Keeping an eye on optical innovation
Welcome to this Physics World Optics & Photonics Briefing, which highlights the latest developments in areas including lasers and detectors, solar power, medical imaging and high-resolution displays.
Detection of light is fundamental to many photonics-based applications. To improve this light-sensing task, researchers have turned to the natural world for inspiration – and where better to start than the eye itself? A team headed up at Oregon State University in the US has devised a new type of sensor that mimics how the human eye responds to changing visual stimuli (“Perovskite sensor sees more like the human eye”). Rather than detecting the intensity of the input light, the new “retinomorphic” device is sensitive to changes in levels of illumination. This means that it inherently filters out static images, providing a voltage solely in response to movement. Such a sensor could potentially act as a building block for neuromorphic computers, as well as finding use in fields such as image recognition, autonomous vehicles and robotics.
And it’s not just human eyes that give rise to new devices. Researchers in the US and Korea have created a novel optical sensor inspired by the mantis shrimp, which is thought to have the most complex eyes in the animal kingdom. As well as detecting 12 different spectral channels, the mantis shrimp can also analyse the polarization of light. To achieve similar functionality, the researchers stacked polarization-sensitive organic photovoltaics and folded polymer retarders to create a compact sensor that can detect four spectral and three polarization channels, and could ultimately be designed to sense 15 spectral channels over a 350 nm bandwidth (“Mantis shrimp inspires dual action light sensor”).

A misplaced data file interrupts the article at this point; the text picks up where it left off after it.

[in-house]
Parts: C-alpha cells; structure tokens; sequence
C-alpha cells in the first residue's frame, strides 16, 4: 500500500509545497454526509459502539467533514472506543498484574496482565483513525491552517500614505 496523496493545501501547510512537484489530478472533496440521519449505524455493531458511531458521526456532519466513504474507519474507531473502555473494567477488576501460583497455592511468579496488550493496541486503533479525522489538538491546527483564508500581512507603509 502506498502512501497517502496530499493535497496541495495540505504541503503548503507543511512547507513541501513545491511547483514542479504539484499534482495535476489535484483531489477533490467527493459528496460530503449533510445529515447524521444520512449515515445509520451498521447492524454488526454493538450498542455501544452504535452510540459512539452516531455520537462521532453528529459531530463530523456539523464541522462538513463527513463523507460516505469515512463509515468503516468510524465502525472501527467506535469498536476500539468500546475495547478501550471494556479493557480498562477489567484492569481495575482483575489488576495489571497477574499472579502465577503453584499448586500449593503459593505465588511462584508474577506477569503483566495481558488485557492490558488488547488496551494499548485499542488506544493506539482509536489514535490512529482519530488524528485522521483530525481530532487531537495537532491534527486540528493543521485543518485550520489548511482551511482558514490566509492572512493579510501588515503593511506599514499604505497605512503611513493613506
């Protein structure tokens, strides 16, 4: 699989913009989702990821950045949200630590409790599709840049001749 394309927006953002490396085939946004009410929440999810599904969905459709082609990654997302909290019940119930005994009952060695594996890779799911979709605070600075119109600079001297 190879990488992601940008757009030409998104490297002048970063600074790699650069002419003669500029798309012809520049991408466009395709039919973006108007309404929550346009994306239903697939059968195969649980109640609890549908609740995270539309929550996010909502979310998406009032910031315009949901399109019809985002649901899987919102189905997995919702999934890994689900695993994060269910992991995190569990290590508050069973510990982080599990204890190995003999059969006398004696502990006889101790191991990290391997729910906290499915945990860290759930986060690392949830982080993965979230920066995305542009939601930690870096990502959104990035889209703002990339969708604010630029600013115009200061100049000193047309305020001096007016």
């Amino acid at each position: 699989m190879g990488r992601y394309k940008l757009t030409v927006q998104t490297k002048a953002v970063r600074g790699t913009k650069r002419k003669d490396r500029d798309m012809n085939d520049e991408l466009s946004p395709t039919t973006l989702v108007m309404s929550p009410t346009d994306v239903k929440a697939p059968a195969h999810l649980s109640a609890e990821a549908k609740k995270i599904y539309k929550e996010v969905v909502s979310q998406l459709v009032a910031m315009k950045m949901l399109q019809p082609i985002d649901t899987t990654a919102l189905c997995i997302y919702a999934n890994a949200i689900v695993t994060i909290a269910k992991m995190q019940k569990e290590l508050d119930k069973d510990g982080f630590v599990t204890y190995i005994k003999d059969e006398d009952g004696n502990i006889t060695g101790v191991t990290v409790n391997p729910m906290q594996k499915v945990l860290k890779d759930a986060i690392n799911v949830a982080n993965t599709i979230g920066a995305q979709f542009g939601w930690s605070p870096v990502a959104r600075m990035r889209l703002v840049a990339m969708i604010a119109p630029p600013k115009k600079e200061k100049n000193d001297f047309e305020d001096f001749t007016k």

In parallel to eyes motivating the invention of new light detectors, optical imaging also plays a central role in keeping the eye healthy, by providing non-invasive diagnosis of eye disease. Researchers at the Medical University of Vienna are developing an optical coherence tomography method that measures the diffusion of tracer particles to image vascular leakage – an important biomarker of vision-threatening retinal diseases such as age-related macular degeneration and diabetic retinopathy. In experiments in mice, the technique could clearly visualize leaky blood vessels and track leakage over time.
Elsewhere, a team at the National Eye Institute in the US has combined two imaging methods – annular pupil illumination and sub-Airy disc confocal detection – to visualize photoreceptors at the back of the eye in greater detail than ever before. The new sub-diffraction imaging technique could enable earlier detection of eye disease and help develop and assess new therapies.